St Katherines By The Tower, E1W St Katherines By The Tower is one of the streets of London in the E1W postal area.
Sun Walk, E1W Sun Walk is a road in the E1W postcode area
Tench Street, E1W Tench Street is one of the streets of London in the E1W postal area.
Wapping High Street, E1W Wapping High Street is one of the streets of London in the E1W postal area.
Wapping Lane, E1W Wapping Lane is one of the streets of London in the E1W postal area.
Wapping Old Stairs East, E1W Wapping Old Stairs East is a road in the E1W postcode area
Waterman Way, E1W Waterman Way is a road in the E1W postcode area
Watts Street, E1W Watts Street is one of the streets of London in the E1W postal area.



Brian Bigwood
Brian Bigwood   
Added: 27 Mar 2018 14:53 GMT   
IP: 79.73.72.51
2:1:296
Post by Brian Bigwood: Odessa Street, SE16

My mother Doris Bigwood and her family lived in Odessa Street until they were bombed out and moved to Sidcup. My grandfather worked as lighterman in the local docks and was named Walter Edward Bigwood. I believe there were 13 children and their motherâ??s surname was Hunt.
I would love to know if anyone is related or even knew the family. If so, please get in touch.

Jan
Jan   
Added: 15 Mar 2018 09:39 GMT   
IP: 92.30.46.73
2:2:296
Post by Jan: Kerbela Street, E2

My grandparents lived in Kerbela Street many years ago when they were terraced houses. My memory of the street is one long street with these strange wrought iron things outside - which I now know as boot scrapers. The house inside was fairly large, but I was a child. Loo was outside. Shame they knocked the terraces down and build a huge housing estate, but that?s progress I suppose. Does anyone know the origin of the name Kerbela?

Melissa London
Melissa London   
Added: 2 Nov 2017 16:29 GMT   
IP: 217.63.200.50
2:3:296
Post by Melissa London: Trafalgar Avenue, SE15

The ARP Report giving details of the damage caused by a V2 Rocket on the 14 February 1945:- This very serious Rocket Attack occurred when the V2 struck Waite Street and the junction of Trafalgar Avenue Following details obtained from Camberwell ARP records : A LRR penetrated a 3 storey houses at the SW angle of Trafalgar Av with Waite Street, forming a crater at ground level about 40 feet across by 10 foot deep. Blast caused the complete demolishing of 12 4 storey ’neo Greek’ type of terrace houses of poor construction erected about 90 years previously. Damage beyond repair to about 25 similar properties adjoining the crater and damage calling for first aid repairs to properties within a s radius of about 200 yards of the crater. Rescue operations were concerned with the release of 10 trapped casualties which were found by dogs. Initial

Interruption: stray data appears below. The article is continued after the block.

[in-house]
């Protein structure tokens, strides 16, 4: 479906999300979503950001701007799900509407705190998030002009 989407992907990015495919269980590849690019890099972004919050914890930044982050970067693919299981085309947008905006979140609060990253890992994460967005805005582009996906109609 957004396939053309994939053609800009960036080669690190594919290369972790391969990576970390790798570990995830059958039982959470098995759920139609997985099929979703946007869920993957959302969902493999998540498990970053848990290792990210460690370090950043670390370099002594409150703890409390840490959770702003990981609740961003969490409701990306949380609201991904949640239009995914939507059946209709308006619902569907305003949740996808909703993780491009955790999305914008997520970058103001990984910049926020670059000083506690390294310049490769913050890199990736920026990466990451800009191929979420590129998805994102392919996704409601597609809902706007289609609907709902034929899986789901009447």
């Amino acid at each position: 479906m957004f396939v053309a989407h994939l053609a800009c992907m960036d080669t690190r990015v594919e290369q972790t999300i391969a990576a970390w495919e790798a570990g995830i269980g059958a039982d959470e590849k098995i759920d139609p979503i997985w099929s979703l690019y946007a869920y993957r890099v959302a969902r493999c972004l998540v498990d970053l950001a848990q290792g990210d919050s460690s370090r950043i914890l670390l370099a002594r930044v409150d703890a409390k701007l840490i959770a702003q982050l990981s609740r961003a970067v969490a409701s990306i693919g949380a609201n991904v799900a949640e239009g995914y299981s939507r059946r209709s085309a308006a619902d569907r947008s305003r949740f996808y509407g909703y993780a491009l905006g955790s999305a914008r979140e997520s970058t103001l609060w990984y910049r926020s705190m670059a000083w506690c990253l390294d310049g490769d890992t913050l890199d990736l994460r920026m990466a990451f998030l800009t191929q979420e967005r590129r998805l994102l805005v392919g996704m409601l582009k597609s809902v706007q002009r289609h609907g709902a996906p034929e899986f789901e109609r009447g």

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VIEW THE WAPPING AREA IN THE 1750s
The 1750 Rocque map is bounded by Sudbury (NW), Snaresbrook (NE), Eltham (SE) and Hampton Court (SW).
Outside these bounds, the 1750 map does not display.

VIEW THE WAPPING AREA IN THE 1800s
The 1800 mapping is bounded by Stanmore (NW), Woodford (NE), Bromley (SE) and Hampton Court (SW).
Outside these bounds, the 1800 map does not display.

VIEW THE WAPPING AREA IN THE 1830s
The 1830 mapping is bounded by West Hampstead (NW), Hackney (NE), Greenwich (SE) and Chelsea (SW).
Outside these bounds, the 1830 map does not display.

VIEW THE WAPPING AREA IN THE 1860s
The 1860 mapping is bounded by Brent Cross (NW), Stratford (NE), Greenwich (SE) and Hammermith (SW).
Outside these bounds, the 1860 map does not display.

VIEW THE WAPPING AREA IN THE 1900s
The 1900 mapping covers all of the London area.

 

Wapping

Wapping's proximity to the Thames has given the area a strong maritime character, which it retains through its riverside public houses and steps.

The area was first settled by Saxons, from whom it takes its name (meaning literally [the place of] Wæppa's people). It developed along the embankment of the Thames, hemmed in by the river to the south and the now-drained Wapping Marsh to the north. This gave it a peculiarly narrow and constricted shape, consisting of little more than the axis of Wapping High Street and some north-south side streets. John Stow, the 16th century historian, described it as a "continual street, or a filthy strait passage, with alleys of small tenements or cottages, built, inhabited by sailors' victuallers".

Wapping was inhabited by sailors, mastmakers, boat-builders, blockmakers, instrument-makers, victuallers and representatives of all the other trades that supported the seafarer. Wapping was also the site of 'Execution Dock', where pirates and other water-borne criminals faced execution by hanging from a gibbet constructed close to the low water mark. Their bodies would be left dangling until they had been submerged three times by the tide. Though Execution Dock is long gone, this gibbet is still maintained on the Thames foreshore by the Prospect of Whitby public house

Said to be England's first, the Marine Police Force was formed in 1798 by magistrate Patrick Colquhoun and a Master Mariner, John Harriott, to tackle theft and looting from ships anchored in the Pool of London and the lower reaches of the river. Its base was (and remains) in Wapping High Street and it is now known as the Marine Support Unit. The Thames Police Museum, dedicated to the history of the Marine Police Force, is currently housed within the headquarters of the Marine Support Unit, and is open to the public by appointment.